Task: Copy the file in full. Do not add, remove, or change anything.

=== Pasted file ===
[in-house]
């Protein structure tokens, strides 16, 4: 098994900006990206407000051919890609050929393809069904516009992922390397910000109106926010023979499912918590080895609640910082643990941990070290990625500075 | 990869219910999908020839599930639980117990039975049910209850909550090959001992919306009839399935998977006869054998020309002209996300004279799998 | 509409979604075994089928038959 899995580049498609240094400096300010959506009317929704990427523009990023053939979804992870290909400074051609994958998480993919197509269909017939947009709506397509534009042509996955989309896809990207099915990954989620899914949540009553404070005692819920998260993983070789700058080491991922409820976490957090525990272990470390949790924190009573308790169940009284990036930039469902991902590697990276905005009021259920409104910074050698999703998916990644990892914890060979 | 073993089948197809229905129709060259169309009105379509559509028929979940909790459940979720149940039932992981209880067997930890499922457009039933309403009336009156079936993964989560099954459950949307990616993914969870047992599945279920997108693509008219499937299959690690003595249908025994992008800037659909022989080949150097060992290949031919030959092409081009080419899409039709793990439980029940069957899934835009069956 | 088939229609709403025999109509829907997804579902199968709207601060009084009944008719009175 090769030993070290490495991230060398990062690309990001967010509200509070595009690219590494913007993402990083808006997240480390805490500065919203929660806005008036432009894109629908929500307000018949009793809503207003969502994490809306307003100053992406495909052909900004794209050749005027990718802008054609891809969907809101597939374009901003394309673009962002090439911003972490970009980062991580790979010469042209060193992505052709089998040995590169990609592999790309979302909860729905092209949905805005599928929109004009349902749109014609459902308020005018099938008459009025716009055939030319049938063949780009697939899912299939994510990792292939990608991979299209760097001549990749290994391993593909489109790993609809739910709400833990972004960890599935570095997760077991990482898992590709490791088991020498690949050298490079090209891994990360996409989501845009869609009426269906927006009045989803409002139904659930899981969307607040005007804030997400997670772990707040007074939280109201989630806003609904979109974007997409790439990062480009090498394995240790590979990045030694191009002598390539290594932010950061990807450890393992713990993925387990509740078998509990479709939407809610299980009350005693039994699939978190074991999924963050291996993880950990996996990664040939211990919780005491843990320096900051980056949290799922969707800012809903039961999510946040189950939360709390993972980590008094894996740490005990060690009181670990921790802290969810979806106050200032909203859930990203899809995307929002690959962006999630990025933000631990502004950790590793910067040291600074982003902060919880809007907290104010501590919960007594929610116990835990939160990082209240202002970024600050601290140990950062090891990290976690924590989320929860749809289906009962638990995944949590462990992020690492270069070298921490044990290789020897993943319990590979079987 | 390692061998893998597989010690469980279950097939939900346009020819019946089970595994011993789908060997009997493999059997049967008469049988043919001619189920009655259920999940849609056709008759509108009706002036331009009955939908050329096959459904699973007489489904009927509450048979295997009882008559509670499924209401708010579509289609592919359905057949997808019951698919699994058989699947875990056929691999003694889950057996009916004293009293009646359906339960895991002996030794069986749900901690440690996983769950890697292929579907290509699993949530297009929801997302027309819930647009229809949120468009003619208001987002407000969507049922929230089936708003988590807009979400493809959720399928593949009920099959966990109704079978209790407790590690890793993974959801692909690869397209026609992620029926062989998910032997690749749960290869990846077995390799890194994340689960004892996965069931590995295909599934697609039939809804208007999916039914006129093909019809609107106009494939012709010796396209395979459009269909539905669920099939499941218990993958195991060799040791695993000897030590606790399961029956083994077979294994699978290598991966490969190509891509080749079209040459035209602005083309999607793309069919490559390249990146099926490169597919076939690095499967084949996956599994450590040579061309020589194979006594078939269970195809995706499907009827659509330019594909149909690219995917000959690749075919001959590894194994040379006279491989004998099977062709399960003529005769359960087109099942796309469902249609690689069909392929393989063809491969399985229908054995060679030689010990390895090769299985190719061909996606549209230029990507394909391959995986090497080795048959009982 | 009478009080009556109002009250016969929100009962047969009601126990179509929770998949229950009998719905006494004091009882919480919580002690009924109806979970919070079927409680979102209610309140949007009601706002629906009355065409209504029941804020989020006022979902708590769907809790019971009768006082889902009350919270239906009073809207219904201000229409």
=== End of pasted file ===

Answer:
[in-house]
């Protein structure tokens, strides 16, 4: 098994900006990206407000051919890609050929393809069904516009992922390397910000109106926010023979499912918590080895609640910082643990941990070290990625500075 | 990869219910999908020839599930639980117990039975049910209850909550090959001992919306009839399935998977006869054998020309002209996300004279799998 | 509409979604075994089928038959 899995580049498609240094400096300010959506009317929704990427523009990023053939979804992870290909400074051609994958998480993919197509269909017939947009709506397509534009042509996955989309896809990207099915990954989620899914949540009553404070005692819920998260993983070789700058080491991922409820976490957090525990272990470390949790924190009573308790169940009284990036930039469902991902590697990276905005009021259920409104910074050698999703998916990644990892914890060979 | 073993089948197809229905129709060259169309009105379509559509028929979940909790459940979720149940039932992981209880067997930890499922457009039933309403009336009156079936993964989560099954459950949307990616993914969870047992599945279920997108693509008219499937299959690690003595249908025994992008800037659909022989080949150097060992290949031919030959092409081009080419899409039709793990439980029940069957899934835009069956 | 088939229609709403025999109509829907997804579902199968709207601060009084009944008719009175 090769030993070290490495991230060398990062690309990001967010509200509070595009690219590494913007993402990083808006997240480390805490500065919203929660806005008036432009894109629908929500307000018949009793809503207003969502994490809306307003100053992406495909052909900004794209050749005027990718802008054609891809969907809101597939374009901003394309673009962002090439911003972490970009980062991580790979010469042209060193992505052709089998040995590169990609592999790309979302909860729905092209949905805005599928929109004009349902749109014609459902308020005018099938008459009025716009055939030319049938063949780009697939899912299939994510990792292939990608991979299209760097001549990749290994391993593909489109790993609809739910709400833990972004960890599935570095997760077991990482898992590709490791088991020498690949050298490079090209891994990360996409989501845009869609009426269906927006009045989803409002139904659930899981969307607040005007804030997400997670772990707040007074939280109201989630806003609904979109974007997409790439990062480009090498394995240790590979990045030694191009002598390539290594932010950061990807450890393992713990993925387990509740078998509990479709939407809610299980009350005693039994699939978190074991999924963050291996993880950990996996990664040939211990919780005491843990320096900051980056949290799922969707800012809903039961999510946040189950939360709390993972980590008094894996740490005990060690009181670990921790802290969810979806106050200032909203859930990203899809995307929002690959962006999630990025933000631990502004950790590793910067040291600074982003902060919880809007907290104010501590919960007594929610116990835990939160990082209240202002970024600050601290140990950062090891990290976690924590989320929860749809289906009962638990995944949590462990992020690492270069070298921490044990290789020897993943319990590979079987 | 390692061998893998597989010690469980279950097939939900346009020819019946089970595994011993789908060997009997493999059997049967008469049988043919001619189920009655259920999940849609056709008759509108009706002036331009009955939908050329096959459904699973007489489904009927509450048979295997009882008559509670499924209401708010579509289609592919359905057949997808019951698919699994058989699947875990056929691999003694889950057996009916004293009293009646359906339960895991002996030794069986749900901690440690996983769950890697292929579907290509699993949530297009929801997302027309819930647009229809949120468009003619208001987002407000969507049922929230089936708003988590807009979400493809959720399928593949009920099959966990109704079978209790407790590690890793993974959801692909690869397209026609992620029926062989998910032997690749749960290869990846077995390799890194994340689960004892996965069931590995295909599934697609039939809804208007999916039914006129093909019809609107106009494939012709010796396209395979459009269909539905669920099939499941218990993958195991060799040791695993000897030590606790399961029956083994077979294994699978290598991966490969190509891509080749079209040459035209602005083309999607793309069919490559390249990146099926490169597919076939690095499967084949996956599994450590040579061309020589194979006594078939269970195809995706499907009827659509330019594909149909690219995917000959690749075919001959590894194994040379006279491989004998099977062709399960003529005769359960087109099942796309469902249609690689069909392929393989063809491969399985229908054995060679030689010990390895090769299985190719061909996606549209230029990507394909391959995986090497080795048959009982 | 009478009080009556109002009250016969929100009962047969009601126990179509929770998949229950009998719905006494004091009882919480919580002690009924109806979970919070079927409680979102209610309140949007009601706002629906009355065409209504029941804020989020006022979902708590769907809790019971009768006082889902009350919270239906009073809207219904201000229409």